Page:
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July 08, 2011
The Layoff Prevention Act of 2011 Introduced

Congresswoman Rosa L. DeLauro (CT-3) and Senator Jack Reed (D-RI) have introduced legislation to reform the unemployment insurance (UI) system. The Layoff Prevention Act of 2011 encourages short-time compensation, also known as work-sharing, which allows employers to avoid layoffs by reduce their workers’ weekly hours and pay.

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Employees who participate in the program would receive a portion of UI benefits to make up for lost wages.

In a press release, Senator Reed said the act will allow companies to remain competitive by lowering costs and keeping a skilled work force, as well as benefit employees by allowing them to keep their jobs and health benefits.

“With fewer workers unemployed, there is less of a burden on the Unemployment Insurance (UI) benefits system,” notes Congresswoman DeLauro.

There are currently 23 states in the United States that have similar programs.

Here are the specific provisions of the Layoff Prevention Act of 2011, presented by DeLauro and Reed:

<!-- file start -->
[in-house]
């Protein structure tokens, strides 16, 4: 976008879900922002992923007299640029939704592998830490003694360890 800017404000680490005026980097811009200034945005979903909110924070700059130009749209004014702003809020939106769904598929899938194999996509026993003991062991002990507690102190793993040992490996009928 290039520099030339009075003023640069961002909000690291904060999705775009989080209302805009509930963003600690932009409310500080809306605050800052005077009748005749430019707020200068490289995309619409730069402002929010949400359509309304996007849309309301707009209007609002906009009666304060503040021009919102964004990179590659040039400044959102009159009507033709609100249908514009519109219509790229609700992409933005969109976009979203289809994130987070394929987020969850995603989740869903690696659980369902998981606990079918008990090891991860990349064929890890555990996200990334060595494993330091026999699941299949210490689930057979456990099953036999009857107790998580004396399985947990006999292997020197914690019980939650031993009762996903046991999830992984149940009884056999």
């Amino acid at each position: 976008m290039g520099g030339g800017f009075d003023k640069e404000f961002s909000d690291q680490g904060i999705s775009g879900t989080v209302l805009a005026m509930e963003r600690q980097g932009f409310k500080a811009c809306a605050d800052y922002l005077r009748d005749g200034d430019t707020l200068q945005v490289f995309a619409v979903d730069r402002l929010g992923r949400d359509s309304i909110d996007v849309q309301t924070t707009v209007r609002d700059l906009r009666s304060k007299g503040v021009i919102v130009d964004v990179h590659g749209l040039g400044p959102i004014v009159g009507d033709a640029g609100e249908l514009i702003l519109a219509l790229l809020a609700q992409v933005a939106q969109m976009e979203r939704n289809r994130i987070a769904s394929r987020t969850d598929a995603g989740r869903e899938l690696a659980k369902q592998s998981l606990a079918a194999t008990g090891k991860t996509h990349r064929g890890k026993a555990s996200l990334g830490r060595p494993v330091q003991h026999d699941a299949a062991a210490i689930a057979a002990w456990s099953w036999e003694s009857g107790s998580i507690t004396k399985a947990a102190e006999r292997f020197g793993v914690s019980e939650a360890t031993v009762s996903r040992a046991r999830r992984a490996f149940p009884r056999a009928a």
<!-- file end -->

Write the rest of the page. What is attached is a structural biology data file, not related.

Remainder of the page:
Offers Temporary Federal Financing
States with approved work sharing programs receive federal financing for 100% of work sharing benefits paid to workers. This financing program is available for up to 3 years.

States with existing work sharing programs automatically receive 100% financing for 2 years and are eligible for a 3rd year once their program is approved.

States without work sharing programs can take advantage of a federal program that would provide employers with access to work sharing and states with federal financing for 50% of work sharing benefits. This financing is available for 2 years.

Provides Additional Incentives
States with approved work sharing programs are eligible for grants for implementation and improved administration and larger grants for promotion and program enrollment efforts.

Contains Limitations Focused on Long-term Employment
Employers cannot participate if their workforce is employed on a seasonal or temporary basis.

Enhances Work Sharing
Requires the Department of Labor to:

  1. update model legislative language to help states develop and enact work sharing programs;
  2. consult with employers, states, and others to improve the administration of work sharing;
  3. provide technical assistance and guidance to states; and
  4. survey states and employers to determine challenges to enacting work sharing.

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